For 1987, he was signed by Arrows team boss Jackie Oliver to partner British driver Derek Warwick (Cheever’s appointment coincided with the US based USF&G financial group becoming the team’s major sponsor). Cheever and Warwick (who had been teammates at TWR the previous year) were evenly matched and would have many on-track battles throughout 1987 and 1988. He secured the third place at the 1988 Italian Grand Prix at Monza; at one stage, he was almost disqualified when his Arrows A10B’s 150 liter fuel tank was found to actually contain 151 liters. Luckily, further examination revealed the tank size to be 149 liters and his third place stood. The podium cost him a new pair of sunglasses for the chief mechanic. Monza, won by the Ferrari of Gerhard Berger, was the only time the McLaren-Hondas of Alain Prost and 1988 World Champion Ayrton Senna did not win a race in 1988. Cheever’s third place in the 1988 Italian Grand Prix was also the final podium for the turbocharged l4 BMW M12 engine (badged as “Megatron” in 1987 and 1988). At the time, it was the oldest turbo engine in use in Formula One, having been first used by the Brabham team in 1982.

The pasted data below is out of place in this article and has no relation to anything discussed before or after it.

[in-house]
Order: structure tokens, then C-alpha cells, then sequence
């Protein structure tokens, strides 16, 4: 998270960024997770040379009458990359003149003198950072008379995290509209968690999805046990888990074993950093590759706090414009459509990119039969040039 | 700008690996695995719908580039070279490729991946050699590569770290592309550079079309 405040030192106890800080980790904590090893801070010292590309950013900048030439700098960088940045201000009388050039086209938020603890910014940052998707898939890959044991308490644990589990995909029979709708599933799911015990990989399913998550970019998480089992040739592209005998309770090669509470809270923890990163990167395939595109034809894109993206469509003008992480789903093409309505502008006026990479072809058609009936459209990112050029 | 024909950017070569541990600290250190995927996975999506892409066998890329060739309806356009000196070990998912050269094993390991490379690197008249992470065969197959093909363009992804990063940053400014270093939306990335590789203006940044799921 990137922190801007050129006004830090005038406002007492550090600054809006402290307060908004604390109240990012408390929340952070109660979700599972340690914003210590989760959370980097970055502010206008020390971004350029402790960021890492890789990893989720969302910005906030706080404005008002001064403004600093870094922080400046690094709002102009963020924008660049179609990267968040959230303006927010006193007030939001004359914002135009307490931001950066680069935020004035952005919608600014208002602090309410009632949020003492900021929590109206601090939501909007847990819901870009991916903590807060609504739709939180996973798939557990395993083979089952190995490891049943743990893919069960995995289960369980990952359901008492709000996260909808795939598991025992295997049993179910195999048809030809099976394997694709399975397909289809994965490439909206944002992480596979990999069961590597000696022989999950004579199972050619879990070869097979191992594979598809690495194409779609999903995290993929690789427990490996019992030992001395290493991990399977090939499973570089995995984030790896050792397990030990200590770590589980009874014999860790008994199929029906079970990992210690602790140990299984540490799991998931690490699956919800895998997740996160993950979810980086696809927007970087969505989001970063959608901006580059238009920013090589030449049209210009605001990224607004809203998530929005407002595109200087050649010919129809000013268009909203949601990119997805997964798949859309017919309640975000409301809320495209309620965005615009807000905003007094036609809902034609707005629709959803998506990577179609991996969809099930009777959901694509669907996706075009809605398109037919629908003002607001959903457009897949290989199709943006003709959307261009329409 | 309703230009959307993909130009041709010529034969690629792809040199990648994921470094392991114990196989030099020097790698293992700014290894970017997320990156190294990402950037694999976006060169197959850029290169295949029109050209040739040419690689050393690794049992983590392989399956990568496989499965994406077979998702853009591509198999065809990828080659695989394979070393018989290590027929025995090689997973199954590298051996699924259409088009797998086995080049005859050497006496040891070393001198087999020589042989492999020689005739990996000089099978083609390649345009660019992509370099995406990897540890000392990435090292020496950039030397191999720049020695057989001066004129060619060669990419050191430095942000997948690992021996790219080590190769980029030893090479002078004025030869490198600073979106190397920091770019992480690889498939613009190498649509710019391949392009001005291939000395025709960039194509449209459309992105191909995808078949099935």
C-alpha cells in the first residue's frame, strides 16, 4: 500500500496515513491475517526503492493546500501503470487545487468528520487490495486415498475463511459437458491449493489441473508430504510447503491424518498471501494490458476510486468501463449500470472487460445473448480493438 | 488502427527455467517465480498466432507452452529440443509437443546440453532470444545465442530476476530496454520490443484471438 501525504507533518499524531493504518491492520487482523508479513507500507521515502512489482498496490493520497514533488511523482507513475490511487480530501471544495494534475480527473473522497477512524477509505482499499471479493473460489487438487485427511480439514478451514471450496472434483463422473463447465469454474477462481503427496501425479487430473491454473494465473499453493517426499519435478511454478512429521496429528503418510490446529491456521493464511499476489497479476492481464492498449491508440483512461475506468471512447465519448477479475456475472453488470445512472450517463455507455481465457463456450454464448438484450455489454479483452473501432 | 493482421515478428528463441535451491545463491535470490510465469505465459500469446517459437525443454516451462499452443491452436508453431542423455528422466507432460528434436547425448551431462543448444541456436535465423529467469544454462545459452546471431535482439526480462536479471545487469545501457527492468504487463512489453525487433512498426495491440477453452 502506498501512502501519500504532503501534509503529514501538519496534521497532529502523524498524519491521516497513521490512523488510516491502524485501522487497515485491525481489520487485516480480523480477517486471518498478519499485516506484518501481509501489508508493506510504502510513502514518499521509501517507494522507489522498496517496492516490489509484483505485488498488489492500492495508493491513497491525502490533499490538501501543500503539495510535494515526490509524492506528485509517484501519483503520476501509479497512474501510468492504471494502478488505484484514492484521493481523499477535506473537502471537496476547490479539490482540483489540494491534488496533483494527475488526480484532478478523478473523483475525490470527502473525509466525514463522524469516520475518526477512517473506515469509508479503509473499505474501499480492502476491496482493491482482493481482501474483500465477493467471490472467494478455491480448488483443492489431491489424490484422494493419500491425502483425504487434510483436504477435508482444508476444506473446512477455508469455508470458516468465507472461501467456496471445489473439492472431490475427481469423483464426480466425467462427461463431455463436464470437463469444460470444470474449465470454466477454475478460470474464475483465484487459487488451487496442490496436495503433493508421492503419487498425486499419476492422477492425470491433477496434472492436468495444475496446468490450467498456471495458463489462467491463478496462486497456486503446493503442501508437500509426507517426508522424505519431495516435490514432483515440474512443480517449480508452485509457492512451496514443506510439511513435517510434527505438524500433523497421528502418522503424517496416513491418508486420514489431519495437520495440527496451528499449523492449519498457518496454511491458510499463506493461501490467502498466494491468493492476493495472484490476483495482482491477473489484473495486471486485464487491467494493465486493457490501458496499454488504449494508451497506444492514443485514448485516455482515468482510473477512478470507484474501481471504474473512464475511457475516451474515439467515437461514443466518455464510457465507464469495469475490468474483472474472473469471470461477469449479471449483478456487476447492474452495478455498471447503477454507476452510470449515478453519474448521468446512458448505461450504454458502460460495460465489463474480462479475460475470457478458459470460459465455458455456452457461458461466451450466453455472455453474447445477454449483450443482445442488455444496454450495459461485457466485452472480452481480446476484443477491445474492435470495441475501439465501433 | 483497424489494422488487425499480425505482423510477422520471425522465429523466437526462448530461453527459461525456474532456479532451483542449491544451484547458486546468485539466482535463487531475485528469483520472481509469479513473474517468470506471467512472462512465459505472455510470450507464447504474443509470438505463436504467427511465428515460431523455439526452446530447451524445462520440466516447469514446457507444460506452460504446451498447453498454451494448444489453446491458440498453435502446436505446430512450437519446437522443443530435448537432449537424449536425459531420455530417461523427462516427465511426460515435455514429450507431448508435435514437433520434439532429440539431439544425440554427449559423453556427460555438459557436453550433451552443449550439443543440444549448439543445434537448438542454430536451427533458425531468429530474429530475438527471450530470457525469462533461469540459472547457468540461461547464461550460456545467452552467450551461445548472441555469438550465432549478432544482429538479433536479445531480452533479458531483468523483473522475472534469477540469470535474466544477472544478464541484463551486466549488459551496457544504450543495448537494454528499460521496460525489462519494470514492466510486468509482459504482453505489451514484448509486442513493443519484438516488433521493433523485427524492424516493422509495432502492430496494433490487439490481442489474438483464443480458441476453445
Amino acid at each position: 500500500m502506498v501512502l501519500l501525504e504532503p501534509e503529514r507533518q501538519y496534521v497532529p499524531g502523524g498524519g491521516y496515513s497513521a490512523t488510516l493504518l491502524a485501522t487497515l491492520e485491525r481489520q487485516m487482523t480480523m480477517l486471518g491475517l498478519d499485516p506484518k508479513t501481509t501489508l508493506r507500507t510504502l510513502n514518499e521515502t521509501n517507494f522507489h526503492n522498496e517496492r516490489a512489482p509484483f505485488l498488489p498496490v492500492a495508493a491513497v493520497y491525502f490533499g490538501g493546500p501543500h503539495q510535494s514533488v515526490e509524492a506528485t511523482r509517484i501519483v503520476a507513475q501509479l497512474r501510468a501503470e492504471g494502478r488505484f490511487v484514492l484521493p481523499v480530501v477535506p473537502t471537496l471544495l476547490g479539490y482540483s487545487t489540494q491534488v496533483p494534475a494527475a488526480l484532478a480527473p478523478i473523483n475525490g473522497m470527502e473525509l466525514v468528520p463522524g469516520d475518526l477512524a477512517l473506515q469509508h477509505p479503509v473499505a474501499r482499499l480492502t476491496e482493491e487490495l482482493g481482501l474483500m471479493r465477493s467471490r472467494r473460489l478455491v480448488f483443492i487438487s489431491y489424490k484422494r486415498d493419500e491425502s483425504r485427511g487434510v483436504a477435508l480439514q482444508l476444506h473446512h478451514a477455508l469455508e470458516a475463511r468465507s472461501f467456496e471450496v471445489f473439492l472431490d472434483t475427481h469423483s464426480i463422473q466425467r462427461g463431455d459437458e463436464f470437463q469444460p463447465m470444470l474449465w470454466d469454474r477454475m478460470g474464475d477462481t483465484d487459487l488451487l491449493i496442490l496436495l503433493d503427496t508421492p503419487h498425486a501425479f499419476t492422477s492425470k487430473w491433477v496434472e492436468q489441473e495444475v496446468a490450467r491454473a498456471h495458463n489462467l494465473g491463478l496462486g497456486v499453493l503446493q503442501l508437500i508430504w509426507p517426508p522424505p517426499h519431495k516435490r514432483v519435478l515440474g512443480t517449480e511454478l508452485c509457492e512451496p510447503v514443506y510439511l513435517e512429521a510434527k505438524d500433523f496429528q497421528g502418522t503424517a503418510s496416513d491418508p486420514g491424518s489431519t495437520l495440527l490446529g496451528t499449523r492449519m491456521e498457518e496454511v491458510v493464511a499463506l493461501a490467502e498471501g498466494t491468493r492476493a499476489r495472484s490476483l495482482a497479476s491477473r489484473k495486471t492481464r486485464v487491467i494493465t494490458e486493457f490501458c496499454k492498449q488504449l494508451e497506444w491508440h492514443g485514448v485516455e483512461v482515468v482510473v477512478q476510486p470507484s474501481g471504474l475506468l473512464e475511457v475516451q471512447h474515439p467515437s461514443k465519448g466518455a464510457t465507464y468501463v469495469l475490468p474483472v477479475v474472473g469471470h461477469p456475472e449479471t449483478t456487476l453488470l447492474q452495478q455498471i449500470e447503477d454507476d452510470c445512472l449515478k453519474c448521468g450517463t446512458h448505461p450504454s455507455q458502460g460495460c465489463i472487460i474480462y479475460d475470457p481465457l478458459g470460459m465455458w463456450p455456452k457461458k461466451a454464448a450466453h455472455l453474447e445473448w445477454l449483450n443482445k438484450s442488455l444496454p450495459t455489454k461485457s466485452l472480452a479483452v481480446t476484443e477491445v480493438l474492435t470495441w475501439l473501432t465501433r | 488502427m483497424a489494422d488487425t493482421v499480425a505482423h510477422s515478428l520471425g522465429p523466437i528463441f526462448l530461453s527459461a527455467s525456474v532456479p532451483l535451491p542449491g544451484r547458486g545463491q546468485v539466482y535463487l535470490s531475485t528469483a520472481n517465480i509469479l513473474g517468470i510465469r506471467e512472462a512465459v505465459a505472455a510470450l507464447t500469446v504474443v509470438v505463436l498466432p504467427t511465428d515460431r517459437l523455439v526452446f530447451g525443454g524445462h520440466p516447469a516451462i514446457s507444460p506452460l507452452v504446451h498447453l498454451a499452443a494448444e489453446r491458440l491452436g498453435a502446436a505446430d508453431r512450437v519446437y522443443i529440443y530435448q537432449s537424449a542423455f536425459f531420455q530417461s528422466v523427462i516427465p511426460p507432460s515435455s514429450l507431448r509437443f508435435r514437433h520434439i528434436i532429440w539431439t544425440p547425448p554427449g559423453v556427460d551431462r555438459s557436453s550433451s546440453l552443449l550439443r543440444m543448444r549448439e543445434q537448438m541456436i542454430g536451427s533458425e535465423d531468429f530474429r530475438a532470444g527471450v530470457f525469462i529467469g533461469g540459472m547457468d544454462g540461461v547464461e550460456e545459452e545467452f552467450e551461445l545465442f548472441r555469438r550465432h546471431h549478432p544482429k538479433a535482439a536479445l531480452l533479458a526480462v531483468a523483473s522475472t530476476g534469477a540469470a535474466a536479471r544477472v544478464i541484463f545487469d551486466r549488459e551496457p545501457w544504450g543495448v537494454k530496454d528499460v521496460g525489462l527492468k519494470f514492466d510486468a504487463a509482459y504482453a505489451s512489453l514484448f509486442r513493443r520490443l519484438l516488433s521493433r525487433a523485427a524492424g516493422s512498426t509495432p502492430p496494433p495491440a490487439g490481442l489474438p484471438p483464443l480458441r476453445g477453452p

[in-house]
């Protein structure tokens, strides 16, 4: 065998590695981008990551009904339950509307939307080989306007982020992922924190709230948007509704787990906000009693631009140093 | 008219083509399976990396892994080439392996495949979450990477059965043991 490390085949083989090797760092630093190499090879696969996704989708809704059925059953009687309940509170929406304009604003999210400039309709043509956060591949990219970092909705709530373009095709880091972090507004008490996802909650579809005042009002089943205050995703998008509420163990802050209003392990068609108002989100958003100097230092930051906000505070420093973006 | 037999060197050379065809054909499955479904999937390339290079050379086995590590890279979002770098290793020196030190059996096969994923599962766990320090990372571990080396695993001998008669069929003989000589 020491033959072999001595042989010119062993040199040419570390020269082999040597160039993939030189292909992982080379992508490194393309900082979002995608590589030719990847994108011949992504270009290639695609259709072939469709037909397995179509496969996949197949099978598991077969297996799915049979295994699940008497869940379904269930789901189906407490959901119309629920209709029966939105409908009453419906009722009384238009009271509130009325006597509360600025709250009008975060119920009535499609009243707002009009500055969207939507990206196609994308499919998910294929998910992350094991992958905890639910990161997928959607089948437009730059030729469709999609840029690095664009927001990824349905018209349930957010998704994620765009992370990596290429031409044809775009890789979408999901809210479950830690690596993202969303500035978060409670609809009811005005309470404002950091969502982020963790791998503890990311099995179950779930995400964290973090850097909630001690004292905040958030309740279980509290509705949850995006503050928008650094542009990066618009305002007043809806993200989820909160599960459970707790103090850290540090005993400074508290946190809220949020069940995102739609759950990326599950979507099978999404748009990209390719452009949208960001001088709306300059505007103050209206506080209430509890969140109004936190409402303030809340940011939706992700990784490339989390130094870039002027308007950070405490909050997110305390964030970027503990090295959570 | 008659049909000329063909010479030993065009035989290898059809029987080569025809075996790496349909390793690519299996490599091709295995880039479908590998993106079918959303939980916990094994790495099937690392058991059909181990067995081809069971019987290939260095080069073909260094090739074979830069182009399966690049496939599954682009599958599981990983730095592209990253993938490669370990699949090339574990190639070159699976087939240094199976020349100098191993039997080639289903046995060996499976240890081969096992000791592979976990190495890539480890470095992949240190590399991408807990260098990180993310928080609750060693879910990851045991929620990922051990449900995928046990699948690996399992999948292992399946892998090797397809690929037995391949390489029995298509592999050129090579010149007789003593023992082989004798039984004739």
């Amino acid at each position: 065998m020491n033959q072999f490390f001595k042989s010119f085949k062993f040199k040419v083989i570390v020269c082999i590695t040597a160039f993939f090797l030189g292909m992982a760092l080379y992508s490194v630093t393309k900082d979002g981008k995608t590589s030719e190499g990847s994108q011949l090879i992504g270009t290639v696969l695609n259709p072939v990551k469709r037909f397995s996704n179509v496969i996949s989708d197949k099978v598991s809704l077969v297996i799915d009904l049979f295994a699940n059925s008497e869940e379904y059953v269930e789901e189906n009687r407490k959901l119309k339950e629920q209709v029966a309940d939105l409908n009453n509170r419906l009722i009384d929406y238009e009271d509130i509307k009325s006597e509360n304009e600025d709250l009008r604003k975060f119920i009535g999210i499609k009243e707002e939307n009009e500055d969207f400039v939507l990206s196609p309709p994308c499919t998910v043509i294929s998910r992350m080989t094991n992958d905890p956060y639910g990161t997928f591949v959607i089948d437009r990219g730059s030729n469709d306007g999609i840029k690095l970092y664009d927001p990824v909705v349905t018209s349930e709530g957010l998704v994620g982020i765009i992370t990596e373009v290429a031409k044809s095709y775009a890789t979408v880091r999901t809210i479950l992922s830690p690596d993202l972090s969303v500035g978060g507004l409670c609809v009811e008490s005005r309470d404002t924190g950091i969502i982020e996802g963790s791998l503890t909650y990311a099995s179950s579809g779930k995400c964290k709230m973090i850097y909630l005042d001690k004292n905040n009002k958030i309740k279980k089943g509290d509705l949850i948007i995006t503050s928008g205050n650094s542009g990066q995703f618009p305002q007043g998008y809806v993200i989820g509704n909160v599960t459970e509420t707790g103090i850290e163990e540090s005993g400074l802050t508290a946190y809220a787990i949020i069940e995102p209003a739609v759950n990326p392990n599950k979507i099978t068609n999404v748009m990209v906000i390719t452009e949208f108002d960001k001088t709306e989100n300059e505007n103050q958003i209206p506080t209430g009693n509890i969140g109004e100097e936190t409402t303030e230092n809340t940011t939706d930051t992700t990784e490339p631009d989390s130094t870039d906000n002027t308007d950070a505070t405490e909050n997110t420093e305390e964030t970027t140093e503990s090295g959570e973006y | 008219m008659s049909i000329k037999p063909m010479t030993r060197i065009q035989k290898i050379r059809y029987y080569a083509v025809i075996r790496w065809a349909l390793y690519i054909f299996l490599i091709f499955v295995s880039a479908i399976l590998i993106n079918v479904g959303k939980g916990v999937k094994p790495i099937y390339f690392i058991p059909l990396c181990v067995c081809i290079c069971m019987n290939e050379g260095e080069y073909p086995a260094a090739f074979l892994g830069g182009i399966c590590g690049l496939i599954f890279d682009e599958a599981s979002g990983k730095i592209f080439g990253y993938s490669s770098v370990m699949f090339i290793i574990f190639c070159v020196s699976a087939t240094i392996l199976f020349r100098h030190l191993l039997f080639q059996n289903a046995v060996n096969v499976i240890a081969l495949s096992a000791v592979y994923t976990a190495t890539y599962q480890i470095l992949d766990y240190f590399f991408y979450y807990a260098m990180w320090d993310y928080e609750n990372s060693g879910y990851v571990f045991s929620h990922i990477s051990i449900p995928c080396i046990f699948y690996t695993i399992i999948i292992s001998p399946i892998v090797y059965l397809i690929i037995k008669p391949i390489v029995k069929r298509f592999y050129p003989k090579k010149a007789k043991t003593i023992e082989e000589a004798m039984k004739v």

His final podium finish came at the 1989 United States Grand Prix in his home town of Phoenix, where he was involved in a race long battle with the Williams-Renault of former Alfa Romeo teammate Riccardo Patrese for 2nd place, but then had to give way at the later stages of the race when his brakes started to fade (he claimed that one of his front brakes had actually stopped working). Cheever’s last race in Formula One was at the very wet 1989 Australian Grand Prix in Adelaide. During the last seconds of qualifying, he got out of shape coming out of the Fosters Hairpin onto the pit straight and clouted the wall hard with his Arrows A11-Ford, destroying the rear of the car. In the race he was the last to retire, spinning off on lap 42 after driving for many laps with another car’s front wing lodged in his Arrows’ sidepod.

During his final season in Formula One, Cheever remained one of the best racers in the business (when he finished, his average finishing place was 7th), but he became increasingly bemused by his inability to qualify well (his average qualifying position was 23rd, compared to Warwick’s 14th). His best qualifying position for the season with 16th in both Canada and Hungary, and he even failed to qualify for the British Grand Prix at Silverstone and the Italian Grand Prix at Monza, where he had finished 3rd the previous year.

In all, he participated in 143 Grands Prix, achieved 9 podiums, and scored a total of 70 championship points. His best year was 1983, when he finished 7th in the championship, scored three podium finishes and one front row start for Renault.